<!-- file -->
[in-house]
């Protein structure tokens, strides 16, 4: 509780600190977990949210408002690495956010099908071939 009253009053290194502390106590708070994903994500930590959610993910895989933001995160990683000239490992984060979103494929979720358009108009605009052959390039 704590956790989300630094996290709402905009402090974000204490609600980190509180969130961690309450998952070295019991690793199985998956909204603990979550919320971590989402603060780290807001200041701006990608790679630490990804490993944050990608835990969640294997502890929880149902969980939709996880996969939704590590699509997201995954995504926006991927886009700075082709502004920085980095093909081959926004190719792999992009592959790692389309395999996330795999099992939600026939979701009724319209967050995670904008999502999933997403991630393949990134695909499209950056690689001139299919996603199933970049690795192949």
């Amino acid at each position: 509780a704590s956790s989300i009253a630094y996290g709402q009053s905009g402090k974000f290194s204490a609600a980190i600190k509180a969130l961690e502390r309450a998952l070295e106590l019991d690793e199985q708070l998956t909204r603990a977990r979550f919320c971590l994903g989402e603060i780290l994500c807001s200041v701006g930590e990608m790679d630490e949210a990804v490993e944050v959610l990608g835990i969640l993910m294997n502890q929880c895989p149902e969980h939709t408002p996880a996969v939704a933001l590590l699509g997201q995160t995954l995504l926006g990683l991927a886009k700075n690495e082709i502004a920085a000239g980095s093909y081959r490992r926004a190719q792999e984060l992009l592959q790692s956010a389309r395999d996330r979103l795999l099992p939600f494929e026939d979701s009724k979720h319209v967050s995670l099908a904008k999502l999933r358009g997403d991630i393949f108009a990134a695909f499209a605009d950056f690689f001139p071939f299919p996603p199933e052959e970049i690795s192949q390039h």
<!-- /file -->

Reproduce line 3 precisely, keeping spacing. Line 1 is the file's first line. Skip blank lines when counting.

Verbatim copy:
């Amino acid at each position: 509780a704590s956790s989300i009253a630094y996290g709402q009053s905009g402090k974000f290194s204490a609600a980190i600190k509180a969130l961690e502390r309450a998952l070295e106590l019991d690793e199985q708070l998956t909204r603990a977990r979550f919320c971590l994903g989402e603060i780290l994500c807001s200041v701006g930590e990608m790679d630490e949210a990804v490993e944050v959610l990608g835990i969640l993910m294997n502890q929880c895989p149902e969980h939709t408002p996880a996969v939704a933001l590590l699509g997201q995160t995954l995504l926006g990683l991927a886009k700075n690495e082709i502004a920085a000239g980095s093909y081959r490992r926004a190719q792999e984060l992009l592959q790692s956010a389309r395999d996330r979103l795999l099992p939600f494929e026939d979701s009724k979720h319209v967050s995670l099908a904008k999502l999933r358009g997403d991630i393949f108009a990134a695909f499209a605009d950056f690689f001139p071939f299919p996603p199933e052959e970049i690795s192949q390039h």